Last summer, Freedom to Marry hosted a National Press Club briefing to showcase a message to candidates of both parties from lead pollsters for President Obama and George W. Bush. The pollsters agreed: the political equation has shifted dramatically – with accelerating momentum and growing intensity in favor of the freedom to marry.
A national group opposed to same-sex marriage aimed to fight it by driving "a wedge between gays and blacks" and identifying "glamorous" Latino artists and athletes to advocate traditional marriage, according to newly released confidential memos.
A group of U.S. senators is joining the wave of LGBT rights supporters calling for an endorsement of marriage equality in the Democratic Party platform.
The Maryland Senate voted 25 to 22 Thursday night to approve a bill to legalize same-sex marriage, clearing its final hurdle in the state legislature before it goes to Gov. Martin O’Malley, who has pledged to sign it.
New Jersey Gov. Chris Christie on Friday vetoed a bill that would allow same-sex couples to wed, setting up a confrontation with a Democrat-controlled legislature that has vowed to eventually get the bill into law.
Governor Christine Gregoire signed a bill legalizing same-sex marriage in Washington, making it the seventh in the patchwork of states granting the right to gay and lesbian couples.
On Tuesday, Feb. 7, the U.S. Ninth Circuit Court of Appeals upheld a ruling that Proposition 8, the anti-gay measure that stripped gay and lesbian couples in California of the freedom to marry, is unconstitutional. Yesterday, Feb. 8, the Washington legislature passed a marriage bill that will go to the governor's desk for her signature. And today, we look at the work ahead to ensure that all loving and committed couples are able to share in the meaning and protections of marriage.
There's no denying that marriage is on the march forward. Across the nation, from New Jersey to Washington State, the freedom to marry is being discussed at dinner tables and in state legislatures. In November, we'll be fighting for marriage at the ballot in Maine and trying to fend off an anti-marriage constitutional amendment in Minnesota. And here in the nation's capital, the conversation continues to dominate the 2012 political narrative.
Gay rights advocates in New Jersey have been pushing for a decade to get state courts or lawmakers to recognize same-sex marriage. But last week, they demurred when Gov. Christie called for a public vote to settle the topic.
With New York's legalization of same-sex marriage effectively doubling the number of Americans living in states where gays can marry, gay advocates like to say 2011 was a big year. It's hard to imagine another doubling this year, but proponents are still hoping to build on last year's success.
Evan Wolfson discusses the effort to legalize the freedom to marry in Washington state.
Passage of the law in New York marked the first time such a measure has been approved in a state where Republicans control either legislative chamber. That step “provided a powerful example of the momentum and growing and broadening support across the political spectrum,” said Evan Wolfson, president of Freedom to Marry, a New York-based national advocacy organization which lobbied Albany lawmakers and is working on the issue in Maine.
Responding to a report today in The Globe and Mail that "a [Canadian] Department of Justice lawyer says [a same-sex couple's] marriage is not legal in Canada since they could not have lawfully wed in Florida or England, where the two partners reside," concern quickly spread that Americans who married in Canada and have returned to the United States could have the validity of their marriages challenged. Several LGBT legal organizations issued a statement this afternoon, however, assuring people that "No one's marriage has been invalidated or is likely to be invalidated."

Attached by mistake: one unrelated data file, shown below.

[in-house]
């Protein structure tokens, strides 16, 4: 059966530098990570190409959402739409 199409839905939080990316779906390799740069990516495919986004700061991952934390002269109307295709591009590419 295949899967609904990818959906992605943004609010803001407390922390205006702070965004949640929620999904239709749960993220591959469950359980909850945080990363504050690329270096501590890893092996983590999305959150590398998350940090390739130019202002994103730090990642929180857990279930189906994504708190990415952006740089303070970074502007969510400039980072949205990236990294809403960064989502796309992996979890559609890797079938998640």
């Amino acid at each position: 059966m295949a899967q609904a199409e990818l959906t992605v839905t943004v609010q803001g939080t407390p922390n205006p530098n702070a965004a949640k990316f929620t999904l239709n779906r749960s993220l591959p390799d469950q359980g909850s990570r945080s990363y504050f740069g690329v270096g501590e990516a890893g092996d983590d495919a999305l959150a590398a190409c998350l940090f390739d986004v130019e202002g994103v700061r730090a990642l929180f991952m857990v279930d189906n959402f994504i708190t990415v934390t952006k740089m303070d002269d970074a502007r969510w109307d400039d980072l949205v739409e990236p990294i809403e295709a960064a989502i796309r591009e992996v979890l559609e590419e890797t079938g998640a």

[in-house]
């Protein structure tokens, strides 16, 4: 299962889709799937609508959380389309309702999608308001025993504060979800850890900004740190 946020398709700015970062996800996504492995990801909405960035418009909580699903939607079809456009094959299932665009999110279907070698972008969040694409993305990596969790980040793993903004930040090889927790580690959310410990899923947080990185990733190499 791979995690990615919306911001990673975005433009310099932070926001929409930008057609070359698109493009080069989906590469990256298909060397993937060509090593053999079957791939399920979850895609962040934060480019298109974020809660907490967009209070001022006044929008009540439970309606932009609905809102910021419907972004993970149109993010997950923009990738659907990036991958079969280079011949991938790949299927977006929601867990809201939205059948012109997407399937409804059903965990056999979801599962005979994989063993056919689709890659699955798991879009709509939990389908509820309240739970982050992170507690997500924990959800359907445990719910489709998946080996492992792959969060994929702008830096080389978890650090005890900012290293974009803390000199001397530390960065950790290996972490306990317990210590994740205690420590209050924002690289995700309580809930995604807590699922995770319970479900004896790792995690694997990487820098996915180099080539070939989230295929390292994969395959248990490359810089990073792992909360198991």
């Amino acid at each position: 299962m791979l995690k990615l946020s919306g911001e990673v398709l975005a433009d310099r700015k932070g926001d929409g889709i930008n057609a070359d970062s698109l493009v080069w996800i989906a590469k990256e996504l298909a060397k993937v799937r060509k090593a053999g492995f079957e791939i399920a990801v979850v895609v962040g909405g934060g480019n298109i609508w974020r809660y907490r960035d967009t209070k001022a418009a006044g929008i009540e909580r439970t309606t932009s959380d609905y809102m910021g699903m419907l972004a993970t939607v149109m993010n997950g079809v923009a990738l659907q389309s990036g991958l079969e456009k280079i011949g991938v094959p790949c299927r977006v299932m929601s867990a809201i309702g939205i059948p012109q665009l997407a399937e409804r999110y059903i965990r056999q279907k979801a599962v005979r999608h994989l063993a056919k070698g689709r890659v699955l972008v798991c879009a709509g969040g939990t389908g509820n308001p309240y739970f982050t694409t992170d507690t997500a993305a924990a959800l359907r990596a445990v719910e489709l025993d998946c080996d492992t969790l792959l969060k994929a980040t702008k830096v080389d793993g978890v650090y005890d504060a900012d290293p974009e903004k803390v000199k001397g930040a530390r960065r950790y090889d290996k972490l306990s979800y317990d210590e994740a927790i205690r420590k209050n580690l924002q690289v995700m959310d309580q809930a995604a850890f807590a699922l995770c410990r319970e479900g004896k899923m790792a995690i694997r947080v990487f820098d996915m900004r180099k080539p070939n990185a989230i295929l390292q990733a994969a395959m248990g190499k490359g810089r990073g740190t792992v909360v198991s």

If Democratic legislators get their way, 2012 may be the year gay marriage becomes legal across the Hudson. New Jersey elected officials promised yesterday they will introduce a bill to legalize gay marriage as the first new measure of the new year.
All nine members of the Democratic congressional delegation from New Jersey have signed a letter urging their colleagues in the state legislature to support the marriage equality bill being introduced this week.
This morning, all of New Jersey's Democratic members of the U.S. Congress -- including Sens. Frank Lautenberg and Robert Menendez -- urged their state legislative colleagues to pass marriage equality, where the Star-Ledger reports a marriage equality bill is expected to be introduced this week.
The House and Senate bills (respectively numbered A. 1 and S. 1) are expected to be taken up early this year. According to same-sex marriage advocacy organization, Freedom to Marry, “the numbering of the bills reflects the importance which the legislative leaders are giving to the effort.”
In fewer than two weeks, the New Hampshire primary season will have come to a close, and the presidential candidates will have fled the state like migrating birds. But many eyes around the country will remain focused on the Granite State as legislators prepare to take up one of the most controversial votes in recent history.
In a Sunday op-ed, New Jersey senator Robert Menendez announced his support for a bill that would repeal the Defense of Marriage Act.
The National Organization for Marriage is primarily a shell group that exists to funnel funding from secret anti-gay donors,” said Evan Wolfson, the founder and president of Freedom to Marry, a national campaign started in 2003 whose mission is to legalize marriage for gay and lesbian couples nationwide. “[NOM] undermines and tries to overturn campaign finance and disclosure laws in states all over the country. They have proven themselves to be untrustworthy.”